A taxi driver from the Galilee village of I’billin was arrested last month in connection with the death of Shelly Dadon, 20, with officials saying the slaying was likely nationalistically motivated, police said Sunday.
Yousef Hussein Halifa was arrested on June 16. Halifa, 36, admitted he drove Dadon on May 1 to the Migdal Haemek industrial center, where she was headed to a job interview, and later stabbed her to death.
The motive has yet to be determined, but police and the Shin Bet assess the killing was likely nationalistically motivated.
According to Halifa, after disposing of the body in a parking lot, he threw out Dadon’s cellphone and the weapon and cleaned the bloodstains from his car. After escaping the scene of the crime, Hussein disposed of her wallet near Beit Zarzir.
Dadon was stabbed 17 times, the Ynet news site reported.
Officials initially said they believed the killing was nationalistically motivated, but later walked back the statements, saying only that they were still searching for a motive. Dadon’s parents insisted on June 30 that the attack was nationalistically motivated, and called on the police to publicly declare it as such.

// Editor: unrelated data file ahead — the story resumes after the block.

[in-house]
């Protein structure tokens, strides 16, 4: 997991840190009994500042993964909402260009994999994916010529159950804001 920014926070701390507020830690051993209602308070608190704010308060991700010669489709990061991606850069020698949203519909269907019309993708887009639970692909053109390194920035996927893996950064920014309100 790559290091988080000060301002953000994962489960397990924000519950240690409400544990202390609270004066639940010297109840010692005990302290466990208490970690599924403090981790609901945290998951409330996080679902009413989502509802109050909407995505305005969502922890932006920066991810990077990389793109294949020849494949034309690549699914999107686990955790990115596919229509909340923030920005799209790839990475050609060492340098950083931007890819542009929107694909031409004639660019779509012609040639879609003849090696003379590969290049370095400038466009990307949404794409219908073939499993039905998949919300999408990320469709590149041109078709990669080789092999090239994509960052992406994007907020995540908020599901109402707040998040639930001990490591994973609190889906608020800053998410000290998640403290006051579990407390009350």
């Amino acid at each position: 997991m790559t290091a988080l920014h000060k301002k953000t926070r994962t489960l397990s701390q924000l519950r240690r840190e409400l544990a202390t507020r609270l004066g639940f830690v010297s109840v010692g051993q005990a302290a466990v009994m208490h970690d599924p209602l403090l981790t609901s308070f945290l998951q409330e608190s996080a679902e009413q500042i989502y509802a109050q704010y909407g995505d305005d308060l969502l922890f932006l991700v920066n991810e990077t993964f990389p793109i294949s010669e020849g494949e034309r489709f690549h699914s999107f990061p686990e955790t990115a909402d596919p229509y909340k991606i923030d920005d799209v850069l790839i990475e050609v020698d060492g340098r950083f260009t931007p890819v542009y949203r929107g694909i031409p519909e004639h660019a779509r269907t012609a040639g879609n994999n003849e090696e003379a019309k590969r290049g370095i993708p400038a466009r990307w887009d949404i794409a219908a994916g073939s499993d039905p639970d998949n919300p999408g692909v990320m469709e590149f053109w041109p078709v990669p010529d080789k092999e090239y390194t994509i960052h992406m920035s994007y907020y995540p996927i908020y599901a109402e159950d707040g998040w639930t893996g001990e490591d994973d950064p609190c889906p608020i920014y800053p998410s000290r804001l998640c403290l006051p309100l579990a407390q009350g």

“My daughter’s murder was nationalistically motivated, and I won’t accept anything else,” Yaakov Dadon said of his daughter Shelley during a press conference at the family’s Afula home. “[She was] a girl who never hurt anyone, and now the entire family is broken.”
In mid-June, a gag order on the murder investigation was partially lifted, revealing that six Israeli-Arab suspects — some of them minors — were arrested in connection with the case and later released. While the interrogations yielded no developments, the investigation then found a separate lead, but information about it remained under a court order.
In May, Aharonovitch said Dadon’s murder may have been criminally motivated and not a terror attack as previously suspected. Aharonovitch said that it was not clear if Dadon had been killed in a act of terror because she was a Jew. He added that the investigation was still ongoing.
The six detainees who were released denied their involvement in the killing after being arrested on May 4. One of the minors was released on May 15; two days later the remaining suspects were freed, the Haaretz newapaper reported.
The murder ignited passions in Afula, where a protest calling to stiffen penalties against murderers drew over 2,000 people.